Thursday, October 1, 2009

Alcoholism Has Long-Term Effects on Sleep

A study published today in the journal Sleep shows that alcoholics may continue to have sleep problems long after they quit drinking.

study involved 42 alcoholics with a mean age of 49 years. They had been sober for varying periods of time. Some had abstained from drinking for a few weeks; others had not had a drink in almost two years. Their sleep was compared with 42 controls.

Results show that the percentage of deep, slow wave sleep was lower in alcoholics than in controls. Alcoholics also had more light, stage 1 non-rapid eye movement sleep.

The authors report that these results are reflective of poorer sleep quality. They also suggest that these sleep problems could play a role in alcoholics’ cognitive decline.

The study also found that estimated lifetime alcohol consumption was related to subjective sleep quality; higher lifetime consumption predicted less sleep satisfaction.

Men estimated that they had consumed almost twice as much alcohol as women. But the pattern of alcoholism-related sleep changes was similar in both male and female participants.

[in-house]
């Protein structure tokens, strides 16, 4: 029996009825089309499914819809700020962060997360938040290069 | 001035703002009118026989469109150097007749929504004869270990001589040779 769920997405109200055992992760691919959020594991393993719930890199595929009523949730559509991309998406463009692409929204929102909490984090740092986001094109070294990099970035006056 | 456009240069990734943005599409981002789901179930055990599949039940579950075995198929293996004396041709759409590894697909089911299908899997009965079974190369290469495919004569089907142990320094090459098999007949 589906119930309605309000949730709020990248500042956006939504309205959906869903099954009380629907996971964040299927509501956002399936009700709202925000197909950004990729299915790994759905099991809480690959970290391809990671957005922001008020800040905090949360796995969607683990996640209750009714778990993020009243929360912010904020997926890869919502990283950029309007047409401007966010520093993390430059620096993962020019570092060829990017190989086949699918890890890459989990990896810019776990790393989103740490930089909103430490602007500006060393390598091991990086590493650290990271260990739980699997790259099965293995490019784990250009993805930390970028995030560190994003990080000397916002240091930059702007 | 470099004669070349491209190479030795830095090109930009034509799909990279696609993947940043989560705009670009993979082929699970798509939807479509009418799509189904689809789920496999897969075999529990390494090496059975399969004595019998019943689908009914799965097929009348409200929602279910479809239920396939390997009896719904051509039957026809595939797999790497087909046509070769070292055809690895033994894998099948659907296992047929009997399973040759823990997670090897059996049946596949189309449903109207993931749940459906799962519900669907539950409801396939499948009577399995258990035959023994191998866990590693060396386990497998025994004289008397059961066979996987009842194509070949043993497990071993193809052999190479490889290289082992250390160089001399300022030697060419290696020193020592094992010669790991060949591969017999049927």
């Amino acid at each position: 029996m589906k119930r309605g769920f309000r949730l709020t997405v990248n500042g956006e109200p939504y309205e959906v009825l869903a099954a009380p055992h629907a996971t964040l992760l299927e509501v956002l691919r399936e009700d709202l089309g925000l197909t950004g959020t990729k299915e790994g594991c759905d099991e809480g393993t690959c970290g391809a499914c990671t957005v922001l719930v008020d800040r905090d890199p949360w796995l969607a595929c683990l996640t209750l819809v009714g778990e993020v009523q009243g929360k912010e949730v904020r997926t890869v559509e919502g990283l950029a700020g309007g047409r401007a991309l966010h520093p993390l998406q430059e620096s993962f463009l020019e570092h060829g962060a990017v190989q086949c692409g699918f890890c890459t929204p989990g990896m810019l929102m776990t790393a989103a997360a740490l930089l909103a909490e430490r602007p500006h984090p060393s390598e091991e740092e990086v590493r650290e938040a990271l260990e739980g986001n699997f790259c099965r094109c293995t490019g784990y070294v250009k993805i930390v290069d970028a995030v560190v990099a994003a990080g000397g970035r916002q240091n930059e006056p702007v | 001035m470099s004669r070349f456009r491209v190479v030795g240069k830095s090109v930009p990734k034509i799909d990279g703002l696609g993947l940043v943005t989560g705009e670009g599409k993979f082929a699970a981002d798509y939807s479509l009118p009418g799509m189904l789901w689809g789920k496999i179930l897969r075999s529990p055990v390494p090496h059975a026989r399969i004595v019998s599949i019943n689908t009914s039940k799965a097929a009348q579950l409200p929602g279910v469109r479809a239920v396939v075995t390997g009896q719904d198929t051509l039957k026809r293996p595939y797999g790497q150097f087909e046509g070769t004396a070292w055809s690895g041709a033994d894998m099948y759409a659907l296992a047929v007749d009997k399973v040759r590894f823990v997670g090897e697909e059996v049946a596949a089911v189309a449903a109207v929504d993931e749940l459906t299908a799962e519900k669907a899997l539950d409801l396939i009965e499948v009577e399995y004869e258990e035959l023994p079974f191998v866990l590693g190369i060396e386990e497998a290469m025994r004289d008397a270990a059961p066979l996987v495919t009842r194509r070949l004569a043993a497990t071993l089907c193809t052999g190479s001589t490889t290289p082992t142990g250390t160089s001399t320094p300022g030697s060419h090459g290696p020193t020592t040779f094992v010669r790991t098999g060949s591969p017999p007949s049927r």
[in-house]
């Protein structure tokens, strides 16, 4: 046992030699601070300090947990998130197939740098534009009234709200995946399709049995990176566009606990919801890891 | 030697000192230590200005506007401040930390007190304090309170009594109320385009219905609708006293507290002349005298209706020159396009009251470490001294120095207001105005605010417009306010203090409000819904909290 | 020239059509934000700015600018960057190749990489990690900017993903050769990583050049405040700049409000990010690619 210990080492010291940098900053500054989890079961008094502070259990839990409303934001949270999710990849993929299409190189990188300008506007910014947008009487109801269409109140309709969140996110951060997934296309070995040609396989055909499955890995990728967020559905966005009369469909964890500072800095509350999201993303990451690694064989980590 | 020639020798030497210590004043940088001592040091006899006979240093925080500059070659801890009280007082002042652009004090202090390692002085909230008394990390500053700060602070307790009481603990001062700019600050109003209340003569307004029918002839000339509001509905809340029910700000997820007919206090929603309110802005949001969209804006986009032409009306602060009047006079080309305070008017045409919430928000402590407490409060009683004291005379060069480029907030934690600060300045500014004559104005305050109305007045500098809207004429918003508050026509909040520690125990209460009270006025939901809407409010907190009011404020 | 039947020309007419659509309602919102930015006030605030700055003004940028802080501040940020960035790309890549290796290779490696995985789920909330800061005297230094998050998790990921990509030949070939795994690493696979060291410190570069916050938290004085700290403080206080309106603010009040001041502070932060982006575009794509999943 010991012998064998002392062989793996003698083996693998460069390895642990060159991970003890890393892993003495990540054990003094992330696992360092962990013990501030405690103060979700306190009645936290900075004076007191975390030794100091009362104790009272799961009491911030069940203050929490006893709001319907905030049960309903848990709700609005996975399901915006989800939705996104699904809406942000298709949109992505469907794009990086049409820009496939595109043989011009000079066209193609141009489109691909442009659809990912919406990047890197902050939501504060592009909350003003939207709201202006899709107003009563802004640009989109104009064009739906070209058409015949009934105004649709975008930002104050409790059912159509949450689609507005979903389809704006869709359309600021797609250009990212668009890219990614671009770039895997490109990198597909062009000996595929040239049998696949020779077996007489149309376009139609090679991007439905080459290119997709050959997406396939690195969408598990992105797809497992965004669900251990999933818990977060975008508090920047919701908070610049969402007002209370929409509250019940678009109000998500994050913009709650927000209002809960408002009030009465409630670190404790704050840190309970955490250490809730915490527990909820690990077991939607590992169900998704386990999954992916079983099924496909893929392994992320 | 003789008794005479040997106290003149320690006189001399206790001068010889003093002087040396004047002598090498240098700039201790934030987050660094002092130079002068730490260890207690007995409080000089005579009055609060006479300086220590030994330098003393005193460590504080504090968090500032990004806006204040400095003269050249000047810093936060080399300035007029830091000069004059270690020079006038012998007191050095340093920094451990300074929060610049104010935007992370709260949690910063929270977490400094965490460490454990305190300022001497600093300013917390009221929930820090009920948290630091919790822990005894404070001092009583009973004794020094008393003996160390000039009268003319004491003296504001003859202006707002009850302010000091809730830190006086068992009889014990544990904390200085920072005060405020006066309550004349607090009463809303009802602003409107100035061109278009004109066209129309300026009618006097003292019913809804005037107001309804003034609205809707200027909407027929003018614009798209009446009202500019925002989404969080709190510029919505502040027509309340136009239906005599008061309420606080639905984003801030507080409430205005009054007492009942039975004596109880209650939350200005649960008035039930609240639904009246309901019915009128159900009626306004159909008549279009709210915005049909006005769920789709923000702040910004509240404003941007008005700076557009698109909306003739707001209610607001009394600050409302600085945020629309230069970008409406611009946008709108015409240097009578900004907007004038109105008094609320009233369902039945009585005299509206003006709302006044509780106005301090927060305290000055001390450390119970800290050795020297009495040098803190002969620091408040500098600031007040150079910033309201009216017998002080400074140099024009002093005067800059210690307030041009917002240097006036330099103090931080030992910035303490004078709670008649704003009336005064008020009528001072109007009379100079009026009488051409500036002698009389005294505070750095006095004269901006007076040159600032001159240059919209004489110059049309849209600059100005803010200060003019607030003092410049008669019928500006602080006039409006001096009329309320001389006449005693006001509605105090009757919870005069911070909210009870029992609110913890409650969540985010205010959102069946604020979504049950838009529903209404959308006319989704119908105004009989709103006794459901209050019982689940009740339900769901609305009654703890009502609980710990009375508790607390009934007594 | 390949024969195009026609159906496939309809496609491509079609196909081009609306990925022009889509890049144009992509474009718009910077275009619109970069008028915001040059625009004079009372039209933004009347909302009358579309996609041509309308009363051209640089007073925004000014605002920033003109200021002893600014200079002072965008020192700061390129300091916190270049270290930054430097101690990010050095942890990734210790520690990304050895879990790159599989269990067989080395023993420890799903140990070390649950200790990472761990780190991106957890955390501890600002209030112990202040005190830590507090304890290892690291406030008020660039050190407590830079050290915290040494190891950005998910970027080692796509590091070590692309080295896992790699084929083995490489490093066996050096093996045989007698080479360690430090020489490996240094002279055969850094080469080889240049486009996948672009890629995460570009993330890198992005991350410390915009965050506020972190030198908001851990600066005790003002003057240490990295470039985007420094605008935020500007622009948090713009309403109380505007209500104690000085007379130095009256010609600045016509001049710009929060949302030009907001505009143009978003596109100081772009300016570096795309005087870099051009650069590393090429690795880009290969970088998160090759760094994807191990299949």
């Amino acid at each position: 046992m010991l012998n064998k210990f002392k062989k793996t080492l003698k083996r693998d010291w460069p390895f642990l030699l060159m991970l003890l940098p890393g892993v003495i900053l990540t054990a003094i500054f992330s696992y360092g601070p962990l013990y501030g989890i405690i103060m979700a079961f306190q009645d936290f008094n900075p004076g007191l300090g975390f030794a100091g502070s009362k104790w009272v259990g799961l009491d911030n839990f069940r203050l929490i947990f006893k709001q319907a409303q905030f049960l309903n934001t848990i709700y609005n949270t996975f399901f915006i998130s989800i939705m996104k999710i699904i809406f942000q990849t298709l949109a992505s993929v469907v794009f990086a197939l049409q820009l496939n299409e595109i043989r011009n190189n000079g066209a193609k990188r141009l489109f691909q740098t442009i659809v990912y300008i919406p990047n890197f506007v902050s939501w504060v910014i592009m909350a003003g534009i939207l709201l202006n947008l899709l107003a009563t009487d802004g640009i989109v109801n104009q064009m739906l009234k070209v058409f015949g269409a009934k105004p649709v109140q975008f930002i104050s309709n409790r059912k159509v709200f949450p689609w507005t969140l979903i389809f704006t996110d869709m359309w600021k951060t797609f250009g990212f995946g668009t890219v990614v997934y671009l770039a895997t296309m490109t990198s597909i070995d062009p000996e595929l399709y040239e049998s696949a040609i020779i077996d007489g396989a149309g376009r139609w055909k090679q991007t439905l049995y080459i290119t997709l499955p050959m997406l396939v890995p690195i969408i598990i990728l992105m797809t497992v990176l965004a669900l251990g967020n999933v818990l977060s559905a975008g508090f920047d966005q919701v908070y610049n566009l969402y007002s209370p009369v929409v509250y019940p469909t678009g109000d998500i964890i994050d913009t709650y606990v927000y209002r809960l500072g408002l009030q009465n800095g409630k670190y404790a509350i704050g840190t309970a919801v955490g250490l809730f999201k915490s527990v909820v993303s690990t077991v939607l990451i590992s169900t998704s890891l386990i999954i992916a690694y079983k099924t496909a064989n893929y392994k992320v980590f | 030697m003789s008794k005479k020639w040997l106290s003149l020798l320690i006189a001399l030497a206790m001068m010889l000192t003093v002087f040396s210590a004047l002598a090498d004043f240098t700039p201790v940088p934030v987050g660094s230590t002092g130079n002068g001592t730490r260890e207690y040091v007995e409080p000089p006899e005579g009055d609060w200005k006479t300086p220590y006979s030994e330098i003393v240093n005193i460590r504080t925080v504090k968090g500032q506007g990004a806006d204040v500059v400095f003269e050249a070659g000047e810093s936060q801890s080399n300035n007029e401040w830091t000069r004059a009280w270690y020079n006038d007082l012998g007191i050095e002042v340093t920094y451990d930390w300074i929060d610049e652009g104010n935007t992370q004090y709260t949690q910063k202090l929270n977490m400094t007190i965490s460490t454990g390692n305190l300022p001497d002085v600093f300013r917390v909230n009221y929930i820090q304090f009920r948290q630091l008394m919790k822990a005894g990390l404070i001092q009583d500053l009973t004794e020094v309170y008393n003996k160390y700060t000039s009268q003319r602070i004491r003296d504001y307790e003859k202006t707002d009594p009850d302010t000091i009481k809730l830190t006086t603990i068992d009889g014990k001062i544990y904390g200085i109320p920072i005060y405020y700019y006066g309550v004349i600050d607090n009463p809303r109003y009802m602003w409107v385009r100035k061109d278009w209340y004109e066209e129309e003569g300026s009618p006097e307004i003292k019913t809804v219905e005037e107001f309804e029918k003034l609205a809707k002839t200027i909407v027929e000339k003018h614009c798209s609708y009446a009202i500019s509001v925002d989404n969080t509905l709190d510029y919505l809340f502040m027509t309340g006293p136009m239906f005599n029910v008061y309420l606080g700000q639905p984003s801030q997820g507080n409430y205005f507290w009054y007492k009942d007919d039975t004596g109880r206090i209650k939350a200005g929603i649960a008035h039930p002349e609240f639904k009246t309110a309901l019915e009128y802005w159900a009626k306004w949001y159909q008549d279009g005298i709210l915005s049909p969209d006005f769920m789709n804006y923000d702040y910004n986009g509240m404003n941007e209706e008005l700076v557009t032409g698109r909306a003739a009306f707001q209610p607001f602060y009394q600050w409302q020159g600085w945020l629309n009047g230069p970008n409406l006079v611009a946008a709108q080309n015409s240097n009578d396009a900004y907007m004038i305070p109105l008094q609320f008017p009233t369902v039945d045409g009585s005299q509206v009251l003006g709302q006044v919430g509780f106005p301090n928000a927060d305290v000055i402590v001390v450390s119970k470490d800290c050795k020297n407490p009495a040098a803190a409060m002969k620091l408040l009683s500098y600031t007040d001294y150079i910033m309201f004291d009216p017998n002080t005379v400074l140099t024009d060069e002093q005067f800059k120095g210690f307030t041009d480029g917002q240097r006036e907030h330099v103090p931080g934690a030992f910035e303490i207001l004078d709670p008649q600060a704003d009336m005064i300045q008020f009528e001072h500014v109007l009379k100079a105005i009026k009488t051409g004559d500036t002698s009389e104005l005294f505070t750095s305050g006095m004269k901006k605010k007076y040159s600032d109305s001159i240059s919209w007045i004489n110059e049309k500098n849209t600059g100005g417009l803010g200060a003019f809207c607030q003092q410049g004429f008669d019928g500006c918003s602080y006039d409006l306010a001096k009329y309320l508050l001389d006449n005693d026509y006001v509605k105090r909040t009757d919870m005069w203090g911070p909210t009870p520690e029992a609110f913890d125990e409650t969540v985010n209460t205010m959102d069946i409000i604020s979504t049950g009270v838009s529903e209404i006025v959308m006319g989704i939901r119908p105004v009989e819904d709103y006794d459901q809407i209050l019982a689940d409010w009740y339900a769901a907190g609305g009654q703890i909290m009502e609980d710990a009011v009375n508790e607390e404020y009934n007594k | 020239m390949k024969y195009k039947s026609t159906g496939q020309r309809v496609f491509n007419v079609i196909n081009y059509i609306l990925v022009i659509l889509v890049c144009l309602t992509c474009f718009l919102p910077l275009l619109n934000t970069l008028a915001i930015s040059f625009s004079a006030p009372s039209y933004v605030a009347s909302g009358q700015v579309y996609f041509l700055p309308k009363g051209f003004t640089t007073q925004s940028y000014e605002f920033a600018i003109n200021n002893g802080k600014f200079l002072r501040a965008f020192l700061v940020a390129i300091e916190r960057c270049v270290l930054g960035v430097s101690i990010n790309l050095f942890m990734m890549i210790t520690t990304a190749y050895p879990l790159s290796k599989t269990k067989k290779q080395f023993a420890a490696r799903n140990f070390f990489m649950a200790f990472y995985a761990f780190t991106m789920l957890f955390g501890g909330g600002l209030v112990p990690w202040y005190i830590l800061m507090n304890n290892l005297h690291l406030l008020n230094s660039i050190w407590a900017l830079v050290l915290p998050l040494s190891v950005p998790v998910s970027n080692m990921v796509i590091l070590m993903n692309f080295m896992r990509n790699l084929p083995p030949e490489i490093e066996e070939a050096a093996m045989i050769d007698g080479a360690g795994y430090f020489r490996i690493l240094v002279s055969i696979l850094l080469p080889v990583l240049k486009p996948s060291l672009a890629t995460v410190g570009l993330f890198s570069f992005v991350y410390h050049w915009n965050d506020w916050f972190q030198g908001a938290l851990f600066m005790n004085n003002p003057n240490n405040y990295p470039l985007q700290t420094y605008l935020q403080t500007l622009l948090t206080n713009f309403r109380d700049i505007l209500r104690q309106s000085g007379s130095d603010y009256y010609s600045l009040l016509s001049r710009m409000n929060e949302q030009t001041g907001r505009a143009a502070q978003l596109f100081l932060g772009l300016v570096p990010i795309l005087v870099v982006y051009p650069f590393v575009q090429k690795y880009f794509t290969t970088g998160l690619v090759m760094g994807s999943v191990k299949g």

The authors report that long-term alcohol abuse causes structural damage to the brain. Sleep measures may reflect these changes in brain structure.

reports that heavy drinking increases your risk of sleep disorders; it also puts you at risk for liver disease, heart disease, depression, stroke and several types of cancer.

In August the Sleep Education Blog
reported that drinking alcohol has a negative effect on sleep; decades of research shows that alcohol disrupts your natural sleep cycle.

Insomnia due to drug or substance can result from alcohol use or withdrawal.

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